Windows Event 8004 captures NTLM authentication data and we need to do some additional policy configuration to enable it. These additional policy settings are only applying to Domain controllers. To enable the policy settings we can use the same group policy we created in the previous step.
1. Right-click on the new policy we created in the previous step and click on Edit.
2. Go to Computer Configuration | Policies | Windows Settings | Security Settings | Local Policies | Security Options.
3. From the list of policies, configure the following with given values.
|Network security: Restrict NTLM: Outgoing NTLM traffic to remote servers||Audit All|
|Network security: Restrict NTLM: Audit NTLM authentication in this domain||Enable All|
|Network security: Restrict NTLM: Audit Incoming NTLM Traffic||Enable auditing for all accounts|
The above configuration will enable the event 8004 collections.
Additional Configuration for LDAP search events (1644)
Windows Event ID 1644 records information such as User, Client, Filter, and Visited entries related to LDAP queries. In a compromised environment, attackers may use LDAP searches to identify Accounts and Resources. This event collection is not enabled in Domain controllers by default and we have to use registry entries to enable it. To do that, open a notepad and paste the following values.
Windows Registry Editor Version 5.00
“15 Field Engineering”=dword:00000005
“Expensive Search Results Threshold”=dword:00000001
“Inefficient Search Results Threshold”=dword:00000001
“Search Time Threshold (msecs)”=dword:00000001
After that, save the file as .reg file. Then double click on the file to create the relevant registry keys.
Additional Configuration for AD object audit events (4662)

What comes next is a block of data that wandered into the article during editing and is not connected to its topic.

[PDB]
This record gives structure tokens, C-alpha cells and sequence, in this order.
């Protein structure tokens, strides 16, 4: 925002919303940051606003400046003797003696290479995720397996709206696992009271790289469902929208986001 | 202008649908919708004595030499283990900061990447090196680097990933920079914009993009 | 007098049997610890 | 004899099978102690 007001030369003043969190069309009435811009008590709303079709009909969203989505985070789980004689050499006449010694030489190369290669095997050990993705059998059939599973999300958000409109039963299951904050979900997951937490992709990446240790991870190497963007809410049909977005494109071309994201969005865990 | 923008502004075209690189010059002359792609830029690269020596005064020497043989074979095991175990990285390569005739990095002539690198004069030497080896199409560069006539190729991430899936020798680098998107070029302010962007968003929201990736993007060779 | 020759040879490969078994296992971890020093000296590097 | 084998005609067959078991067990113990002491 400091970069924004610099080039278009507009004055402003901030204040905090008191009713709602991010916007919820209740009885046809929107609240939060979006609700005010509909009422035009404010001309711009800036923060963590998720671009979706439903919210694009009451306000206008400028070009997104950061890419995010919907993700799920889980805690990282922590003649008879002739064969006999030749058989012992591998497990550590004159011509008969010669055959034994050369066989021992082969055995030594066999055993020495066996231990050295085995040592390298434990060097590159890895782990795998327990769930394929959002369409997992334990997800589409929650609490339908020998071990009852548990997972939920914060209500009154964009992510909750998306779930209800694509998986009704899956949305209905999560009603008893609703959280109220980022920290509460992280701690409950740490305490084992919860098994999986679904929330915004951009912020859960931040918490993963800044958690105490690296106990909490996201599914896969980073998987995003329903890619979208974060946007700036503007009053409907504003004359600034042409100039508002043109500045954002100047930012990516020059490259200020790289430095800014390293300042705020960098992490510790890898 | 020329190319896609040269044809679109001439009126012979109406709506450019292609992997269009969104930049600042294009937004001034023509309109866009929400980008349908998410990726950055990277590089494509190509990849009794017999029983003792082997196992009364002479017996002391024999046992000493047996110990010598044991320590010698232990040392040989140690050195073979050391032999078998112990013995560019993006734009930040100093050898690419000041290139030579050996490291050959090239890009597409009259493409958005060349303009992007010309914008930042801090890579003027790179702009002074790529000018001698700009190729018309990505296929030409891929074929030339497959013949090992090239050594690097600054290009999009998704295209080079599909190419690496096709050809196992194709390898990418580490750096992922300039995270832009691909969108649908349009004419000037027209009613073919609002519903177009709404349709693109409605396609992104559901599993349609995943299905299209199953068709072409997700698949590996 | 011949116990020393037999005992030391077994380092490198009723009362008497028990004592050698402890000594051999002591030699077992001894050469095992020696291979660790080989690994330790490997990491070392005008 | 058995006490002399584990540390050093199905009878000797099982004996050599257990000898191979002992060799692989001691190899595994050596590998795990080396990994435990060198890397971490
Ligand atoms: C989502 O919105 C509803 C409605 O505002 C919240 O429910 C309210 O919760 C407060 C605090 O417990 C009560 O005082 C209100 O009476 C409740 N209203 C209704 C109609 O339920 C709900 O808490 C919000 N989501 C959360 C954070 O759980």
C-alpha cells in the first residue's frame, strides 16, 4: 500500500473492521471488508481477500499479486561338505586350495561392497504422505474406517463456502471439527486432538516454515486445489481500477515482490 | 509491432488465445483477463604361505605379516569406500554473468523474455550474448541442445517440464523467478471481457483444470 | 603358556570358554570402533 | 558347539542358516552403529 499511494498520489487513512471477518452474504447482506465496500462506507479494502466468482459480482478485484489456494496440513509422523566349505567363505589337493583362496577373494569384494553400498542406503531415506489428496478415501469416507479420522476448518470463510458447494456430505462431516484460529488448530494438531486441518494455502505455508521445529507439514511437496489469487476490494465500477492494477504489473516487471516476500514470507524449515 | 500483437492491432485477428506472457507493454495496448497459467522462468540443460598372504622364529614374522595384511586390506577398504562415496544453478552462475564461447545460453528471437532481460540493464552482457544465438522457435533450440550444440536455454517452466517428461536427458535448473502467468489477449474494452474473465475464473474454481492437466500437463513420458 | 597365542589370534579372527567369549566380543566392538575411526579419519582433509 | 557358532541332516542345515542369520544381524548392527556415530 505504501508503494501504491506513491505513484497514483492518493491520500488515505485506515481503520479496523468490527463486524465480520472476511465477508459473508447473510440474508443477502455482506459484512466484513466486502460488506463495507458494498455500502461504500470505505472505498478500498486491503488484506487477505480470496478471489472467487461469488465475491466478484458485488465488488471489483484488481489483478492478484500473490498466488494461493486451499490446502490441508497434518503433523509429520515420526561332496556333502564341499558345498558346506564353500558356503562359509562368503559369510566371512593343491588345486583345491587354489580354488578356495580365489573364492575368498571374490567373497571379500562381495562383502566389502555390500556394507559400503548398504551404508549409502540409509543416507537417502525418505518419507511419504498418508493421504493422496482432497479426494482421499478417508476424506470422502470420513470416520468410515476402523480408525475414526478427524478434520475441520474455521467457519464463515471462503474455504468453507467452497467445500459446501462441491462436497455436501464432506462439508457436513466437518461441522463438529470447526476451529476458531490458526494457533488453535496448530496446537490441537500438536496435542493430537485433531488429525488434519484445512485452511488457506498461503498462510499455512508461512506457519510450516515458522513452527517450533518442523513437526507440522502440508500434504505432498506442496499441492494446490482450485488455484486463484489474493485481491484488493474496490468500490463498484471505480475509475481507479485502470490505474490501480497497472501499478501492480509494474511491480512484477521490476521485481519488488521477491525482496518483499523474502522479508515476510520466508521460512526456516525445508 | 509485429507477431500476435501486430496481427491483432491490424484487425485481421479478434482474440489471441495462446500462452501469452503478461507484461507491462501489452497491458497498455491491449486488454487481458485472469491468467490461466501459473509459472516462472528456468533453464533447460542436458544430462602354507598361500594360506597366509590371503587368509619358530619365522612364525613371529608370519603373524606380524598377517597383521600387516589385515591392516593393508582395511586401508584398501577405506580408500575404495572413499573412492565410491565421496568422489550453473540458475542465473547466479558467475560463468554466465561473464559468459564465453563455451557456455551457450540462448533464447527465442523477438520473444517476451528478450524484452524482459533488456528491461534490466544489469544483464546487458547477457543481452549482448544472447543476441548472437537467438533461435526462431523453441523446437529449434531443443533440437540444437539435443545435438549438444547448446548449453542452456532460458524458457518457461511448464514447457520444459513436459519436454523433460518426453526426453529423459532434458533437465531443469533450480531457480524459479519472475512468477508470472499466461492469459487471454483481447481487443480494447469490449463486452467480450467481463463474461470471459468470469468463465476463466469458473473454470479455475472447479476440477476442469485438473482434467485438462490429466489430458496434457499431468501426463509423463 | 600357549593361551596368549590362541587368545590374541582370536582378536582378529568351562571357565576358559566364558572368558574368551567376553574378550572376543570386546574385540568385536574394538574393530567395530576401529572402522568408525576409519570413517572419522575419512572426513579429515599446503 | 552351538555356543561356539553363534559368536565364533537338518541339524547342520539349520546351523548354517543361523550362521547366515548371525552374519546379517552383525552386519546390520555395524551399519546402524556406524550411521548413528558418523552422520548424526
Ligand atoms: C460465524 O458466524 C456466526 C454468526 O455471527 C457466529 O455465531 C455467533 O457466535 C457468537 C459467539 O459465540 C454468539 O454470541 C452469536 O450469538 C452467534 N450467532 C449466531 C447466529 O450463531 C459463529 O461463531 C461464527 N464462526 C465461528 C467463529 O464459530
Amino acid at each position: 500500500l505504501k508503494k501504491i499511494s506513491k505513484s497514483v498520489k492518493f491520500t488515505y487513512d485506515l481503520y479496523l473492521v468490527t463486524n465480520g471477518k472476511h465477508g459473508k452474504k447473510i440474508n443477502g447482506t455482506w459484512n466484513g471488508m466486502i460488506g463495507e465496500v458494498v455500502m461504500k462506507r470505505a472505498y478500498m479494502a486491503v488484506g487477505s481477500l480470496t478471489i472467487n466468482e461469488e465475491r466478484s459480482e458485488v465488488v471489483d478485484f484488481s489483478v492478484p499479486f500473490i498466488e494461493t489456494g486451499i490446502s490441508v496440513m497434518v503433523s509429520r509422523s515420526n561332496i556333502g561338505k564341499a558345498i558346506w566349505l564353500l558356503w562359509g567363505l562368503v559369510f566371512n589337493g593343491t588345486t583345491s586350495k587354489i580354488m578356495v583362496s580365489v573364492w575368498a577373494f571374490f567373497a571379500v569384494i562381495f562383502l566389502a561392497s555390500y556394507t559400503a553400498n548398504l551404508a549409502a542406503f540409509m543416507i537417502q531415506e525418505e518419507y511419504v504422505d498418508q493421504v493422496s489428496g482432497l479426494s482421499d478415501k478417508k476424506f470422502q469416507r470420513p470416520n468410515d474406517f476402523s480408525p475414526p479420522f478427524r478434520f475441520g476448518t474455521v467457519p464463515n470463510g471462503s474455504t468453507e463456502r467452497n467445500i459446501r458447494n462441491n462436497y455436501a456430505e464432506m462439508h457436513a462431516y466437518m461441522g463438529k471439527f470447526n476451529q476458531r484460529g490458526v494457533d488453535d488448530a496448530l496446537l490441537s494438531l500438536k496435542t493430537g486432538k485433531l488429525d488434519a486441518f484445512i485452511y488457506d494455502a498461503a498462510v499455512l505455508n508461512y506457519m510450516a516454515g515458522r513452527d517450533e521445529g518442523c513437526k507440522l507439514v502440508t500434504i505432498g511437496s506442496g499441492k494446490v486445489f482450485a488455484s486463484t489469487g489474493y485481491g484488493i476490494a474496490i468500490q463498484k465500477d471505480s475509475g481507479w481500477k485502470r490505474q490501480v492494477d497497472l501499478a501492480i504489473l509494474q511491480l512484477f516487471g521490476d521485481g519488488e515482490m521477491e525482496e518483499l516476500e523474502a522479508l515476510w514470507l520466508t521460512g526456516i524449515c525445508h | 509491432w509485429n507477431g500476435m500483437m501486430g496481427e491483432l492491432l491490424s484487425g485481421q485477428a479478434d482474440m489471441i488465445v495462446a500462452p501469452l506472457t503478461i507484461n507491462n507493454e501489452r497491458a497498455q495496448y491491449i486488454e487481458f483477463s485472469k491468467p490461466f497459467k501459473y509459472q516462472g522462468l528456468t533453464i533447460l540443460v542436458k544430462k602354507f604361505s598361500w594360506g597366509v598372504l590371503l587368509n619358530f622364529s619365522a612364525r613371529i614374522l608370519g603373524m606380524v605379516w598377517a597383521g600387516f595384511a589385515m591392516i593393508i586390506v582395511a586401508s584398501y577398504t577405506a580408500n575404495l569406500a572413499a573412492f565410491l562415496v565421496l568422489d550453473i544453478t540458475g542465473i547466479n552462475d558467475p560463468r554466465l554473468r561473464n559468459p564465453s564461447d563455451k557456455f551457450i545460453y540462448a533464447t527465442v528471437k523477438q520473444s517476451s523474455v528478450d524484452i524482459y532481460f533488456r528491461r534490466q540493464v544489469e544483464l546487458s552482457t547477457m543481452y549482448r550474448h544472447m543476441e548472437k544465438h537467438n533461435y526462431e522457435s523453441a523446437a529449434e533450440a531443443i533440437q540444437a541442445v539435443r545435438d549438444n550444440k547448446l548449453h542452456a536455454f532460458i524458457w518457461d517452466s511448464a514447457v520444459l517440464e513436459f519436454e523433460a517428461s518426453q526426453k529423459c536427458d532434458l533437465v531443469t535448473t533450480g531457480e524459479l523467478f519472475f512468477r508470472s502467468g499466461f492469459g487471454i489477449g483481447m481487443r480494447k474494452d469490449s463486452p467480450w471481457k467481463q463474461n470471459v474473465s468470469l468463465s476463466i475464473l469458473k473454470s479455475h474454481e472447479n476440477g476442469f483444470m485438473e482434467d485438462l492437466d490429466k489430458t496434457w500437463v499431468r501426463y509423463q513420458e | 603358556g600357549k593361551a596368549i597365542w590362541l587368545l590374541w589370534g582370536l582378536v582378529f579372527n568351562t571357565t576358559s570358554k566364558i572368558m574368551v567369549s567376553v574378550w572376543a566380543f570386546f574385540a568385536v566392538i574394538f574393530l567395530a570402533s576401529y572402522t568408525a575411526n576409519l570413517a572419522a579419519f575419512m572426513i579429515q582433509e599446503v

Windows Event ID 4662 records information about AD object access such as SID, Account name, Account Domain, Object Type, Object Name, and Operation Type. Let’s see how we can enable this for all objects in the domain.
1. Go to Server Manager | Tools | Active Directory Users and Computers
2. Then go to View and enable Advanced Features
3. Right-click on the Domain name and click on Properties.
4. Go to Security tab and click on Advanced
5. In Advanced security setting window, click on Auditing tab and then click on Add
6. From the list, search for Everyone and then click on OK.
7. Then in the selection window use the following settings,
• Type – Success
• Applies to – Descendant User objects
• Permissions – First clear all selections and then select Full Control. After that uncheck Full Control, List contents, Read all properties, Read Permissions and click OK.
8. Repeat the same settings for Descendant Group Objects and Descendant Computer Objects.
9. Then click OK to apply changes.
This completes the configuration for Windows event collection. If you are using ADFS in your environment, you need to do some additional configuration. More information about that available at https://docs.microsoft.com/en-us/defender-for-identity/configure-windows-event-collection . Also if you have further questions, feel free to contact me at firstname.lastname@example.org.